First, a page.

Immediately I noticed the thinner paper used for the hard cover book, and the washed out inks. I was disappointed, but these differences were understandable. However, most worrying to me was that the pagination had changed. Left-facing pages had become right-facing pages and so pages which had once had cliff-hangers before the page turn now didn’t involve a page turn at all, but a scan across to the other side. How do I know which was the reprint more faithful to the authors’ original intention? When the pages were thumbnails and the artists sought to create lines of vision that would pull people into the story, where they allowing for the fact that the pagination could change? How am I to know how the original comic book flowed unless I now seek out those original monthly comic books? I don’t want to have to buy a lot of impossible back issues, but I really want to know how the authors intended it to be read.
It isn’t just the Justice League that faces these problems. The first trade collection of Grant Morrison and J.G. Jones’ Marvel Boy famously had a horrible repagination, where the opening sequence double-page-spread that was turned into a right-hand page and then on page turn, a following left-hand page. Obviously cutting in half a double-page-spread in the opening pages of a book is far more egregious than simply changing things around a bit and a lot more noticeable. There is talk that this was fixed in the 2008 hard cover reprint, but I haven’t been able to get a look at that yet.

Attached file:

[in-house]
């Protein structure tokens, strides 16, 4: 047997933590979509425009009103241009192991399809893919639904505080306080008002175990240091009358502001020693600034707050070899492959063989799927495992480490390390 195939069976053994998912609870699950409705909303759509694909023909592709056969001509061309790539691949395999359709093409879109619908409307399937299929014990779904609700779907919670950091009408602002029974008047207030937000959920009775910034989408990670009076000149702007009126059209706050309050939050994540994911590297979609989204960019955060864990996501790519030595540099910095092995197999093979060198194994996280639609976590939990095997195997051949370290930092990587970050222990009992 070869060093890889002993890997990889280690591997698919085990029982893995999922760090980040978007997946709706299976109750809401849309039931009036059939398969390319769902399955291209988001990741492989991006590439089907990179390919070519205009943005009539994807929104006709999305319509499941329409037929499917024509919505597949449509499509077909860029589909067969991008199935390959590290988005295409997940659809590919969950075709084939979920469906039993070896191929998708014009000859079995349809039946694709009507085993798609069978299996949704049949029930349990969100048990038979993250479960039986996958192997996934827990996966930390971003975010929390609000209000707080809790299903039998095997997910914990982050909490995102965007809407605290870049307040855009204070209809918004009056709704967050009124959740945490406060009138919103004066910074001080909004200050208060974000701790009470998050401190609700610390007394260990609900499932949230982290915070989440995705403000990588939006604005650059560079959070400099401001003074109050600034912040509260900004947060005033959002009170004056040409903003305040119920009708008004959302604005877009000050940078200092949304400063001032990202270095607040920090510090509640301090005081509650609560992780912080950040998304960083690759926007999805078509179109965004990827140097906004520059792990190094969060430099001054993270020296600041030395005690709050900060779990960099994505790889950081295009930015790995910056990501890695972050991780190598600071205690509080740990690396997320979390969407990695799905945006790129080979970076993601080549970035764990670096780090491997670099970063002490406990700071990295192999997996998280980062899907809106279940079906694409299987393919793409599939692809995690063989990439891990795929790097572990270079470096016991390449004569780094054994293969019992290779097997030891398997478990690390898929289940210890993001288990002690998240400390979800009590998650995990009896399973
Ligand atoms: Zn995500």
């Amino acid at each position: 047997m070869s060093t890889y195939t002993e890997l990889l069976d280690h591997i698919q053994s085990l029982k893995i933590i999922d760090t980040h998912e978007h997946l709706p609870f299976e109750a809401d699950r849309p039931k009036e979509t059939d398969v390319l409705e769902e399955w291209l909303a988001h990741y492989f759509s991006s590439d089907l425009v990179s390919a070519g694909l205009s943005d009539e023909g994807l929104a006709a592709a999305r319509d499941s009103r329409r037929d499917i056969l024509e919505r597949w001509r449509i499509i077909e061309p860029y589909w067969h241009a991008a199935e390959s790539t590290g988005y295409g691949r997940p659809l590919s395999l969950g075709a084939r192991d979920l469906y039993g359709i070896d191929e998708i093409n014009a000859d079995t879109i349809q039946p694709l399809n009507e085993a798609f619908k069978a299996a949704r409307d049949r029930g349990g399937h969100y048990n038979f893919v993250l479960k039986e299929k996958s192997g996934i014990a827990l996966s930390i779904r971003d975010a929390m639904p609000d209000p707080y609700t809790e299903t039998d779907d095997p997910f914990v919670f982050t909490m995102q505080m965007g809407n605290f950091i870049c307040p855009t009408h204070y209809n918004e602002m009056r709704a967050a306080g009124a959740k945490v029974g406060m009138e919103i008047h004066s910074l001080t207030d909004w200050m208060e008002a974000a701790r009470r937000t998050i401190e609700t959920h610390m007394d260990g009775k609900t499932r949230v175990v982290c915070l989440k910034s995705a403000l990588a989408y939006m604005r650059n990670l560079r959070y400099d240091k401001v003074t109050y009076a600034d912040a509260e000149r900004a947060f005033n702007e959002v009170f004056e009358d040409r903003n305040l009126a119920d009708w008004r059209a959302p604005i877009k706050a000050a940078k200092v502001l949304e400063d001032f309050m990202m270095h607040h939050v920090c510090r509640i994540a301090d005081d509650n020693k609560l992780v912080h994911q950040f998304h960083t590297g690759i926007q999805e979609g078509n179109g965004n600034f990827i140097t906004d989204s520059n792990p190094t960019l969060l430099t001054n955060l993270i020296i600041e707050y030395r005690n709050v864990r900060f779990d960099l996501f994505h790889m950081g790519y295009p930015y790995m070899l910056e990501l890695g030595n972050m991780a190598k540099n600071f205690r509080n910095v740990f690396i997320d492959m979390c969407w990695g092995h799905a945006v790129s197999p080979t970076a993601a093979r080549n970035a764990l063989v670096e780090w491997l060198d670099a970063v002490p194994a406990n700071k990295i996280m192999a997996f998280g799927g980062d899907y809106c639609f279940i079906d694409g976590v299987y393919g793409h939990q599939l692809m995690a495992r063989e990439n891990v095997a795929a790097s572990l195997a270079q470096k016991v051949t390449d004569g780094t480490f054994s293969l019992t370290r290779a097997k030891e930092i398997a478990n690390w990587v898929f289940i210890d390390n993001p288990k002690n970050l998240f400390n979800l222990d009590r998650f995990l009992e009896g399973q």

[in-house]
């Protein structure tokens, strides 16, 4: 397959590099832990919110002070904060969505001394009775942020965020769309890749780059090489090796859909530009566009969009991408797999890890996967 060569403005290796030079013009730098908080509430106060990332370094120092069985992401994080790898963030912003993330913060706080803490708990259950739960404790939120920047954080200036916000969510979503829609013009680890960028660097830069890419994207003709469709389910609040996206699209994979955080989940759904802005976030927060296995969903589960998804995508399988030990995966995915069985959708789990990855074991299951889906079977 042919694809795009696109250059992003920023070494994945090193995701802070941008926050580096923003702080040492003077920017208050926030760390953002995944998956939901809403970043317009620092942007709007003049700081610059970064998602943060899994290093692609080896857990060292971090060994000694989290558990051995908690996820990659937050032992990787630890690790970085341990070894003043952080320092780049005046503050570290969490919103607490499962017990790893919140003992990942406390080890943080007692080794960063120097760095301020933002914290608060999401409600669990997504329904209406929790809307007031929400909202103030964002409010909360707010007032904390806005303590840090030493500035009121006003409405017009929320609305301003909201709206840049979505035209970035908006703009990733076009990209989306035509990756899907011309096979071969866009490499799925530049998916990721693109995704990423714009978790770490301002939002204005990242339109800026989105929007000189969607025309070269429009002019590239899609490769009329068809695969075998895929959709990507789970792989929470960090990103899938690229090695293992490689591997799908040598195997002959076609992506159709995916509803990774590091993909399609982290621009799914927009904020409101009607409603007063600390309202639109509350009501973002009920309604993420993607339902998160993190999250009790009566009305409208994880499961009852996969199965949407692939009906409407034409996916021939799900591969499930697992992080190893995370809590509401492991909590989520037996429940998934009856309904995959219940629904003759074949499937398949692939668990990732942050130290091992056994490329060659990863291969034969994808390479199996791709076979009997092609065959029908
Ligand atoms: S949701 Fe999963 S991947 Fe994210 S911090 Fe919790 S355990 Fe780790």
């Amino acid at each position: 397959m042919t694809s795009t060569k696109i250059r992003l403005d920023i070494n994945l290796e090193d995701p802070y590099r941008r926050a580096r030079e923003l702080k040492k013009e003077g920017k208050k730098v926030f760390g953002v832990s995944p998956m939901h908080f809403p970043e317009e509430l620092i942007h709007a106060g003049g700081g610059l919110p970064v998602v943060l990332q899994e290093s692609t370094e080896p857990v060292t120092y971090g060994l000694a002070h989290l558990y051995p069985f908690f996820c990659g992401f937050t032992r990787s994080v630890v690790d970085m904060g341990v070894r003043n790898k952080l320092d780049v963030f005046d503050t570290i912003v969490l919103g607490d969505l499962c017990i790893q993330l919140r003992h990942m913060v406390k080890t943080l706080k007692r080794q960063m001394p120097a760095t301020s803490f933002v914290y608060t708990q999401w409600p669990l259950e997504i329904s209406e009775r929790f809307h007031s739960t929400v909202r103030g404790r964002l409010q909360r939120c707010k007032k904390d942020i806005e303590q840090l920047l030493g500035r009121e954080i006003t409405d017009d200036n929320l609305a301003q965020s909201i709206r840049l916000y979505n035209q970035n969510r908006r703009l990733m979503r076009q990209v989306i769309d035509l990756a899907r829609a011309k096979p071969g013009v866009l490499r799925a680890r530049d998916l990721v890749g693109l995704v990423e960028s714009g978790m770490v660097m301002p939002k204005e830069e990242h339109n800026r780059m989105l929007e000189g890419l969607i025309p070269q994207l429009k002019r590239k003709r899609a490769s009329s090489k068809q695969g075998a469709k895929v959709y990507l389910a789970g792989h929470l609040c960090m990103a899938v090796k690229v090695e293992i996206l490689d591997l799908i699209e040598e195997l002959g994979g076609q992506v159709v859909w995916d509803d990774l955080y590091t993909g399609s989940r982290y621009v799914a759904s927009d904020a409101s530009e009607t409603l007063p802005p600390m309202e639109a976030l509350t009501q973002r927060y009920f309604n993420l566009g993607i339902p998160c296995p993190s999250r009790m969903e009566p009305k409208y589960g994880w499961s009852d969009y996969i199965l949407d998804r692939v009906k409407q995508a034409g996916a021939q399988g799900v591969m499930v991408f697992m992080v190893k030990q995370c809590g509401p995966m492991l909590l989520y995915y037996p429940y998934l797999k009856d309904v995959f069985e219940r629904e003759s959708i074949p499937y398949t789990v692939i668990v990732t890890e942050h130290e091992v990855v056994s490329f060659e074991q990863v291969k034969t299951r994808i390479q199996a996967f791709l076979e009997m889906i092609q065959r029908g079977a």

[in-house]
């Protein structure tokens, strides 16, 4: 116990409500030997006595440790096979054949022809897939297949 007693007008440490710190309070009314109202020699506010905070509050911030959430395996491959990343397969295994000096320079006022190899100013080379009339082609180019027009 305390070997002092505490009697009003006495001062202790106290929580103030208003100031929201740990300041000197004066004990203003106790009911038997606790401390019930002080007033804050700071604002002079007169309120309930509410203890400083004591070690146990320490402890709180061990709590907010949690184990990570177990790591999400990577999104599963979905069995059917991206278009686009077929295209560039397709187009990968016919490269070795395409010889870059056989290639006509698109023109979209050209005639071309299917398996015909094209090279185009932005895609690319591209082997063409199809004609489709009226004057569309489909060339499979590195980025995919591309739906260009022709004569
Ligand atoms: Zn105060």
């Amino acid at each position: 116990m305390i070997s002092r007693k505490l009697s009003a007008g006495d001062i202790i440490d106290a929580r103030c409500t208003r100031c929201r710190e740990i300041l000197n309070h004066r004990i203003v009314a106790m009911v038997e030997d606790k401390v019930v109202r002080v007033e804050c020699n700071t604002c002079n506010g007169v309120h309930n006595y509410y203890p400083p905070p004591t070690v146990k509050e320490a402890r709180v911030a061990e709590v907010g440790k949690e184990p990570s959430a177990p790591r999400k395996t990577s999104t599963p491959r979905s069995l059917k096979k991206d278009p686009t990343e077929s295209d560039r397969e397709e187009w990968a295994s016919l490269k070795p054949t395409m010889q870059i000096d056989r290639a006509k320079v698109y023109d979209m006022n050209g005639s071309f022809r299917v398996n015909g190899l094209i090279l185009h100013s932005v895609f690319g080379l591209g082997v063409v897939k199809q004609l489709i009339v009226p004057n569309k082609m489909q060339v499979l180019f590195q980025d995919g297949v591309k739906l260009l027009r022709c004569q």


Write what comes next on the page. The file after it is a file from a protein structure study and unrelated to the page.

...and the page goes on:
When the translations of the Japanese Lone Wolf and Cub came out it was widely accepted that (in order to create a left-to-right reading western comic book) the publishers had taken each page and mirrored it, i.e. flipping it horizontally. At the time this was deemed acceptable as it wasn’t felt that it would make any difference to the story. However, printing a book about a sword fighter and having him (and all of his opponents) depicted as left-handed can be rather jarring in any fight scenes. It is because of that that I eventually sought out some of the original manga, just to get a look at the artwork as it was intended.